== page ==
Advertisement

Our coronavirus coverage is free for the first 24 hours. Find the latest information at tampabay.com/coronavirus. Please consider subscribing or donating.

  1. Archive

Carolers combine fun and fundraising

There were corporate executives sporting felt reindeer ears, a chamber group dressed up as medieval maidens, and then there was 6-year-old Sophi Lombardo, in black snow boots and a pink leotard, bouncing and practically shouting the words to Jingle Bells as a small crowd gathered around her.

And so went St. Petersburg's newest holiday tradition, the first Great Figgy Pudding Street Corner Caroling Competition on Saturday afternoon.

Snow did not glisten in the lane, but it was December and people wanted to show off their holiday cheer.

Nearly 200 people milled around South Straub Park at 4 p.m., taking in the nine groups crooning out Christmas tunes in stations that had been set up throughout the area.

The charity event is modeled after a similar contest in Seattle of the same name. Groups donate money to participate.

The St. Petersburg competition raised more than $5,300. Proceeds will be evenly divided between the St. Petersburg Free Clinic and First Night, the city's public New Year's Eve celebration.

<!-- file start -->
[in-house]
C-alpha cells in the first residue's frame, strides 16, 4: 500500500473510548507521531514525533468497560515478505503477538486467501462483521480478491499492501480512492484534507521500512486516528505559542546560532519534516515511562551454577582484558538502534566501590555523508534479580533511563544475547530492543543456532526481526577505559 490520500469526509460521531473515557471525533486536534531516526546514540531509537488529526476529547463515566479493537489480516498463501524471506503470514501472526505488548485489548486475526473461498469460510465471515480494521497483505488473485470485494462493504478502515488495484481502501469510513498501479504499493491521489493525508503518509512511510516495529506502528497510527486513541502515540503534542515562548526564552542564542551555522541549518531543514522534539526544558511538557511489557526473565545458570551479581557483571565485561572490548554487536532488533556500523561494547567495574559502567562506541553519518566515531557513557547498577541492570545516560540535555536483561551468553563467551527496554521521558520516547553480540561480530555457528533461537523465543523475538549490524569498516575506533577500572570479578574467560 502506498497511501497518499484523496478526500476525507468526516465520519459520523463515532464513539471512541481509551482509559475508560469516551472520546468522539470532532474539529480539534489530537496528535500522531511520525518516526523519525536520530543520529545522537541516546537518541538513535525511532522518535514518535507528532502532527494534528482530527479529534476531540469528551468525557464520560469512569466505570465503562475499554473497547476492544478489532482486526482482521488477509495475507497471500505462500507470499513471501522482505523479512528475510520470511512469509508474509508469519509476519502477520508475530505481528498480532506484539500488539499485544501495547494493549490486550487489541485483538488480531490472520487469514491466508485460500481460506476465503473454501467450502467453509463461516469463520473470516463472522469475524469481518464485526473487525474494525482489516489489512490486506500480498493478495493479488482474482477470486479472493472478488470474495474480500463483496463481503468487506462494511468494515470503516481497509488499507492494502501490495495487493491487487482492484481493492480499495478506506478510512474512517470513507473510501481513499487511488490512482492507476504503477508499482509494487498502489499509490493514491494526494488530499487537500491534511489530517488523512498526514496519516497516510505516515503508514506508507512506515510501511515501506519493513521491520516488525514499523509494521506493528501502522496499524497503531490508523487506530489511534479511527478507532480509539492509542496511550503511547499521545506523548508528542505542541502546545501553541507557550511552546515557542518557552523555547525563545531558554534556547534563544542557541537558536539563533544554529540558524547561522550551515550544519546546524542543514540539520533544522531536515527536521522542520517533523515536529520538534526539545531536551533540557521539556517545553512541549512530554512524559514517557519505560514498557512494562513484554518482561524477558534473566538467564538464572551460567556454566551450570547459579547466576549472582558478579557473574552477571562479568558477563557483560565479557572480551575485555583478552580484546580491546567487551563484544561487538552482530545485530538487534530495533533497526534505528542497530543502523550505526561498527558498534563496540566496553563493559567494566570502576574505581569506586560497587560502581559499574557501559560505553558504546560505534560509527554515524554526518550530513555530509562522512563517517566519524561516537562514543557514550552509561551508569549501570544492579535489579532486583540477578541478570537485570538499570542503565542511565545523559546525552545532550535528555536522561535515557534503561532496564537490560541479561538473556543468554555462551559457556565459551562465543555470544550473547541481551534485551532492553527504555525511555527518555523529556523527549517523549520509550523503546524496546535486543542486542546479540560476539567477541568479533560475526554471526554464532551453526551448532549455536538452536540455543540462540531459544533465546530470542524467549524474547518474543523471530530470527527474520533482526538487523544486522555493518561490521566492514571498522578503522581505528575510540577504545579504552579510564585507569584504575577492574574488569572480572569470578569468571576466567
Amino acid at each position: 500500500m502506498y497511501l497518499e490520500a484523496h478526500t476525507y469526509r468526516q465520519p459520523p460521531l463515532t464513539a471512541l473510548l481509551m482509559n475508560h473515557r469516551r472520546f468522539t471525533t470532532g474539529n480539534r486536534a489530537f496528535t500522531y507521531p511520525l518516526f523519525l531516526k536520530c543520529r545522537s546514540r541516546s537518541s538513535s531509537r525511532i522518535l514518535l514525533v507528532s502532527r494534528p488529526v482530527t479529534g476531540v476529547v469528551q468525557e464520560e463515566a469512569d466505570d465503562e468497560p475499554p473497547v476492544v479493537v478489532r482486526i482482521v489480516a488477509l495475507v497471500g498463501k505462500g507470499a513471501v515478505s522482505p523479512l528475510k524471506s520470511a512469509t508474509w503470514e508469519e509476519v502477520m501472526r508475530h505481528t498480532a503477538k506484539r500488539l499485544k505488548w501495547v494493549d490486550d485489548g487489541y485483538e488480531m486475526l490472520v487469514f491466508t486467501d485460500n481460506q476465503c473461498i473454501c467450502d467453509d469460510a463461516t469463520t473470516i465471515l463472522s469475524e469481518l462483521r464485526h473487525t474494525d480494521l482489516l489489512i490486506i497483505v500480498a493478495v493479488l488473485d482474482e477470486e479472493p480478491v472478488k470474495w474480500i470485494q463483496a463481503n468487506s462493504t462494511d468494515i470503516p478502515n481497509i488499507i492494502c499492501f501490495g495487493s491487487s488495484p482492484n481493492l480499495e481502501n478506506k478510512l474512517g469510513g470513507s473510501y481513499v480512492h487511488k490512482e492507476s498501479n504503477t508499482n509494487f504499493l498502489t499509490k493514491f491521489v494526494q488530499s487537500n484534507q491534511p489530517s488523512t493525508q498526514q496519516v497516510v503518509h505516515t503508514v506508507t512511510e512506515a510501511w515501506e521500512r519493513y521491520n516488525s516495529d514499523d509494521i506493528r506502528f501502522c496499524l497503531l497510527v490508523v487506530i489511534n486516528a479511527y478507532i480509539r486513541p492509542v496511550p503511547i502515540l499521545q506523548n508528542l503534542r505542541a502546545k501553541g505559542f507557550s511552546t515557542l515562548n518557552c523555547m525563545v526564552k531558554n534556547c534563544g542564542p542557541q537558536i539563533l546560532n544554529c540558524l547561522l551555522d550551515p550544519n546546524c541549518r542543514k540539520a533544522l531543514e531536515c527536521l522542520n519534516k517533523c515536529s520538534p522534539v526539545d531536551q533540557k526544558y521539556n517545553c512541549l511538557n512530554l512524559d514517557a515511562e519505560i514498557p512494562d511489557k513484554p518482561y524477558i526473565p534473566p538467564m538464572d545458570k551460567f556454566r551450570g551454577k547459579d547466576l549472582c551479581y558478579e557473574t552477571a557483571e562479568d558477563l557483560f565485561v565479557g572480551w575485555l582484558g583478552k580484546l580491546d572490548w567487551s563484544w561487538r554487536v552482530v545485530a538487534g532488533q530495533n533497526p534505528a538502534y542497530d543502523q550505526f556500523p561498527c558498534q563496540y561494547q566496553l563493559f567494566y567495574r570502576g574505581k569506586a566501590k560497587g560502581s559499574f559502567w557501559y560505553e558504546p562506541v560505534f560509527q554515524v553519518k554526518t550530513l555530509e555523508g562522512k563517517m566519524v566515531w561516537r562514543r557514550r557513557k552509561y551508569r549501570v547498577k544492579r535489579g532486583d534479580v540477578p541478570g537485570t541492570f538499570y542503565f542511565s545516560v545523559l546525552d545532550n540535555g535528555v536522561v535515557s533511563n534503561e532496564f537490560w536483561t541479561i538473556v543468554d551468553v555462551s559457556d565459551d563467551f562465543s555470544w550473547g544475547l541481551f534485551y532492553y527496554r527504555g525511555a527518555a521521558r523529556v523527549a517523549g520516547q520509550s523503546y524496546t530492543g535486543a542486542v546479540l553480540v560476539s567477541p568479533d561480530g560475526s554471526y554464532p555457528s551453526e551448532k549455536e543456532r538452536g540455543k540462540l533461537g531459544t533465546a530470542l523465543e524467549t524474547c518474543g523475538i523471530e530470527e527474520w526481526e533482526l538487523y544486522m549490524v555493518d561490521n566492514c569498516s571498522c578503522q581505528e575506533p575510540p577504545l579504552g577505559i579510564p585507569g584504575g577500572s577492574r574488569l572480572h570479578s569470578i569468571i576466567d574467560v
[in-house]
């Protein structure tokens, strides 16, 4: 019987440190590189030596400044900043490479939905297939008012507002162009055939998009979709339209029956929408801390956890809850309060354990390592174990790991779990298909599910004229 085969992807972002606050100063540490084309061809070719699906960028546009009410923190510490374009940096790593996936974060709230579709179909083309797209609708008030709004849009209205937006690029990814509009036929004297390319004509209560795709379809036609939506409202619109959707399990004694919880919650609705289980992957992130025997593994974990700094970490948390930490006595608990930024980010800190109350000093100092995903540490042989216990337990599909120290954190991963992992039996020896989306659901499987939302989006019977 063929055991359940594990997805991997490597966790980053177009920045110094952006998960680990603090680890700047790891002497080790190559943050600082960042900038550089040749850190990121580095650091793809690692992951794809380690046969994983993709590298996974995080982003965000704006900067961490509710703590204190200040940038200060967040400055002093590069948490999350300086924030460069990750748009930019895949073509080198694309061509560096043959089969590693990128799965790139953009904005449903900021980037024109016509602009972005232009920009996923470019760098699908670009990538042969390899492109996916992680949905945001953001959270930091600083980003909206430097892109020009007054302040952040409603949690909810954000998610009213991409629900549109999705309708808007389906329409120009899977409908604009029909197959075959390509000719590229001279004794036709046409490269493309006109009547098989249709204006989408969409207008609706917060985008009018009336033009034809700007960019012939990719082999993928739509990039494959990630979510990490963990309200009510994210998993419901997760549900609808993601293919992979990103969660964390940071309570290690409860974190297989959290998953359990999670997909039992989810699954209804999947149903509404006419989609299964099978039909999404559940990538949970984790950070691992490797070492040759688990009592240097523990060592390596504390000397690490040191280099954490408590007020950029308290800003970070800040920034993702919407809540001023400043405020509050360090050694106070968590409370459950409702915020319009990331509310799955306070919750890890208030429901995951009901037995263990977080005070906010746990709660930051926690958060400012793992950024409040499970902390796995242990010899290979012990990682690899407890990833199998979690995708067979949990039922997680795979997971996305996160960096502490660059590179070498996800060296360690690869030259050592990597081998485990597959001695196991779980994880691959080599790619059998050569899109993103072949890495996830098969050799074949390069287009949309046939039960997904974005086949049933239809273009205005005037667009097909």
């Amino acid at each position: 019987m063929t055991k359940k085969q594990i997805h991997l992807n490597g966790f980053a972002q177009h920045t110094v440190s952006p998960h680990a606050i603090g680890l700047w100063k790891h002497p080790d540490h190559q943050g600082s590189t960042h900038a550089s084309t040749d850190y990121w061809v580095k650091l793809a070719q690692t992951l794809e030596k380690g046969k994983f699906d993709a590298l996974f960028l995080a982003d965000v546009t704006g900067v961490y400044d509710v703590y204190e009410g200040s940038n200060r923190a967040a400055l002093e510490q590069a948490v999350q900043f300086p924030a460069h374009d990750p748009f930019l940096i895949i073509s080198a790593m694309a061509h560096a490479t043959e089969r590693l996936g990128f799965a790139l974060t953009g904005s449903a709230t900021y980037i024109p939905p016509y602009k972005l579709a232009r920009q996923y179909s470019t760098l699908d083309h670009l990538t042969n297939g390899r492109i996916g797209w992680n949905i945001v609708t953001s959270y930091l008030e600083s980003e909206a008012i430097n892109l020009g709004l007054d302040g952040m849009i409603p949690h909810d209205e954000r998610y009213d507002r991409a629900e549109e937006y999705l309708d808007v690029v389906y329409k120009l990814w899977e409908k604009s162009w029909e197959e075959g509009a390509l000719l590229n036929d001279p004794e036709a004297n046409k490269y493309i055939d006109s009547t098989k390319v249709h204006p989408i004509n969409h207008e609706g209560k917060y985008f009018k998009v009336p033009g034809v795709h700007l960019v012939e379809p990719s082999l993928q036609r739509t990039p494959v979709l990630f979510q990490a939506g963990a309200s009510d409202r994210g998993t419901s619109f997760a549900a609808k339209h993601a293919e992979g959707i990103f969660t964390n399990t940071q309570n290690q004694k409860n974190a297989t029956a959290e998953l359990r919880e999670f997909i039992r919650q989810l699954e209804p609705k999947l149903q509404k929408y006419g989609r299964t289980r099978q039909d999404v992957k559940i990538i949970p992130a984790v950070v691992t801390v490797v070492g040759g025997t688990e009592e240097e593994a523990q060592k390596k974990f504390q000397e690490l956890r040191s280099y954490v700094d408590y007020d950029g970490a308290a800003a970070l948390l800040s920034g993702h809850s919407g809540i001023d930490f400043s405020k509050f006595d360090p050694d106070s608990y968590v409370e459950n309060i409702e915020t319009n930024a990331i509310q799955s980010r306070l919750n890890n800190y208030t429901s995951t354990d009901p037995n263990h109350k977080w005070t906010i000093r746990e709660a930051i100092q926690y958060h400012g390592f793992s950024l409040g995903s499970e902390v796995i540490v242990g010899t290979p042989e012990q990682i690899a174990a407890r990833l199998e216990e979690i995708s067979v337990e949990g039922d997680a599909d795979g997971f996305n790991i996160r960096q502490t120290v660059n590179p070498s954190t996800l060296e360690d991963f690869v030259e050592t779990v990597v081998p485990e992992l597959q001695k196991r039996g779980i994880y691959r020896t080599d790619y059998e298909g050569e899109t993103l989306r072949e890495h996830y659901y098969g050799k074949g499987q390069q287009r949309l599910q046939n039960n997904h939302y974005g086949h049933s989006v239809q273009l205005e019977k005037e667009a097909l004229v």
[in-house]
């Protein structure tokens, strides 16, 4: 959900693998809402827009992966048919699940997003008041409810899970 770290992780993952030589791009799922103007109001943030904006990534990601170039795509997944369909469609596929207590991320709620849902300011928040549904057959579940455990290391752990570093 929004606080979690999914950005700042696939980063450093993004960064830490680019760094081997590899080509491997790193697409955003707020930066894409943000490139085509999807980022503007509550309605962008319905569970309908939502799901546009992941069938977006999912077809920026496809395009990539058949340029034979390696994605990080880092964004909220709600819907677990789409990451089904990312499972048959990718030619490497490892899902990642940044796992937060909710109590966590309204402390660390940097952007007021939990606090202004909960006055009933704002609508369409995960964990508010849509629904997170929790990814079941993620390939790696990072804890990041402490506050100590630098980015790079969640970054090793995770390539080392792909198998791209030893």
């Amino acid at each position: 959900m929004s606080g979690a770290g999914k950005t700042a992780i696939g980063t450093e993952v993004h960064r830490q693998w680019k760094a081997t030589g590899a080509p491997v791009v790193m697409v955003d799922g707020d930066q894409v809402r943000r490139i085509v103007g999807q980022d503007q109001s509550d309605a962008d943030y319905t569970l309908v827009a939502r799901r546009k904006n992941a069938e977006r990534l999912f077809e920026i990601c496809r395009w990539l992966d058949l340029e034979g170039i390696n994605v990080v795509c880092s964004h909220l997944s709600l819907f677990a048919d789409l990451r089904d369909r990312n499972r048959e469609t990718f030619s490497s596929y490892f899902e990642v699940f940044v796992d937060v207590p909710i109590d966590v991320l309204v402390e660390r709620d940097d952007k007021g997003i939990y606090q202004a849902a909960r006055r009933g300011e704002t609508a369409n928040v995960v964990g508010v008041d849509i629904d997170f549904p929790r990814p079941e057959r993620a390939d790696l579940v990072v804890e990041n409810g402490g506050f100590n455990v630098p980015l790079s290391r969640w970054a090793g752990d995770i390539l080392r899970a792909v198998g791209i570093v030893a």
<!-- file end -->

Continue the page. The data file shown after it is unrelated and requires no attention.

"We thought St. Petersburg could use a little caroling, too," said Rebecca Russell-Gootee, volunteer coordinator for the Free Clinic and host of the event.

During the contest, groups performed a set of holiday classics, hoping to woo the judges.

Joe Bourdow, president of ValPak, a Largo-based advertising company, stepped in to conduct his employees, waving his arms furiously as he relived his college days in the University of Virginia's glee club.

His company would later win the awards for best performance, most money raised and crowd favorite. They were awarded small statues of Figgy, a holiday pelican.

Across the park, Kelly Lombardo watched her daughter go at it alone. She tried to find someone to sing with Sophi, but had no luck.

Sophi didn't mind. She curtsied after each song, holding onto her pink tutu.

A likeness of Frosty the Snowman, composed of a solitary carrot, a cardboard top hat, and a scrap of aluminium meant to represent the melted holiday icon, lay at her feet.

Cristina Silva can be reached at 727-893-8846 or csilva@sptimes.com.

YOU MIGHT ALSO LIKE

Advertisement
Advertisement